This really is an ongoing problem for storytellers in our modern era. For literary novelists, it’s not really a big deal—there’s an allergy in anything with literary aspirations to using cheap plot devices like lack of communication to create tension—but for people making popcorn entertainment, this problem is huge. You don’t really think about how much lack of information and communication is the fallback technique until you see it shoehorned into a narrative illogically. I love Harry Potter, but that was the biggest flaw in the books. JK Rowling created tension by depriving the main characters of information by having the adults talk down to them. It made sense initially, but after the kids single-handedly win a couple of big battles, you’d expect realistically that the adults start at least coming clean with them. I will say that Rowling neatly sidestepped the cell phone problem by making the wizard characters ignorant of Muggle technologies, so that even if they would see the benefit in something like cell phones, it’s unlikely they would have the chance to learn about them.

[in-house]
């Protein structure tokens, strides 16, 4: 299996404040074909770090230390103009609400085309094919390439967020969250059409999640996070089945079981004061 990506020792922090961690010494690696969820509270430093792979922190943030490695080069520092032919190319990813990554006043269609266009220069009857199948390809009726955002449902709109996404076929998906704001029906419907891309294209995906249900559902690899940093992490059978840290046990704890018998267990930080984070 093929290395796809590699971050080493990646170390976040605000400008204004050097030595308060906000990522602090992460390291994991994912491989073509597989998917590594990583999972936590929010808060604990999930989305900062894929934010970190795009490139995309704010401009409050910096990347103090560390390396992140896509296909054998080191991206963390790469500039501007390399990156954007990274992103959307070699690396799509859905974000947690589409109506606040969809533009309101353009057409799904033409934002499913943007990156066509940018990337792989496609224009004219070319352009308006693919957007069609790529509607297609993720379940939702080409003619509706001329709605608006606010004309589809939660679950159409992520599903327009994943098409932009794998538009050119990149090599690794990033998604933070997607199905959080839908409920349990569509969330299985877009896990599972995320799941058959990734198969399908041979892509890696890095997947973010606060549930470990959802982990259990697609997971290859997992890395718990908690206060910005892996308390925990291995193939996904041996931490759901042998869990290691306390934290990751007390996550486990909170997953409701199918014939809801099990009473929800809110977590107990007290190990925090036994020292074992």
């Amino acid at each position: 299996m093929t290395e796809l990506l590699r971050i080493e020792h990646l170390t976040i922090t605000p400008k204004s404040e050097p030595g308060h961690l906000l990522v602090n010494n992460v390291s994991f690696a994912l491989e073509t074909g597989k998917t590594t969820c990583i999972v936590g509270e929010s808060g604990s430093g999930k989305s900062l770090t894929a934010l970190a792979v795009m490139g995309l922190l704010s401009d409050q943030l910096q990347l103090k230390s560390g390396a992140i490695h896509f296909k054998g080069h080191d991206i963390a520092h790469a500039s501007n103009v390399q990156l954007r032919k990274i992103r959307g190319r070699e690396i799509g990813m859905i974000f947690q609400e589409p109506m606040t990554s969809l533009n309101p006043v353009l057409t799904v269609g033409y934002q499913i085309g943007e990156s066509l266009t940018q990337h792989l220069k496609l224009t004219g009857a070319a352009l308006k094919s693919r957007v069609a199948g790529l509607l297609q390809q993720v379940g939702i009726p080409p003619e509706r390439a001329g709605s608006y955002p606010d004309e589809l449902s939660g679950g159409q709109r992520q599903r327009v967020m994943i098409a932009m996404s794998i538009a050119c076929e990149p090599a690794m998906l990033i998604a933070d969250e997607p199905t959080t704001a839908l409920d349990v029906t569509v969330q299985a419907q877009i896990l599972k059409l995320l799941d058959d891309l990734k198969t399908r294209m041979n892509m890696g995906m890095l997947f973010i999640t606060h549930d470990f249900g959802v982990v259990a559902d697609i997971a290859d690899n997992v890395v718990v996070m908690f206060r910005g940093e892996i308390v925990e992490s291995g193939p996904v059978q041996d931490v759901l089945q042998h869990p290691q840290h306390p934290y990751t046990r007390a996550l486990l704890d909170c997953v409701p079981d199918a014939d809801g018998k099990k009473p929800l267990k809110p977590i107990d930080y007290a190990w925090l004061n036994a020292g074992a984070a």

I’m continually fascinated by the ways that writers of popcorn entertainment find ways to get around the problem of instant communication and information, when so much of what drives their plots is lack of information. “Lost” was smart in that the writers decided that the way to get around a world full of previously unthinkable modern convenience is to put characters in a situation where they’re completely deprived of it. But you can’t do that on every show. The writers on “Angel” knew that this was going to be an issue for them, and they hung a lampshade on it, by having Angel mutter darkly all the time about how much he hated cell phones. I’ve seen phones cut out on TV shows and characters deliberately refuse to answer. And in a brilliant move that just goes to show why David Simon is the shit, “The Wire” had a plot where the use of cell phones was the reason that the main characters were deprived of the information they needed, because the cell phones were being used to avoid a wire tap.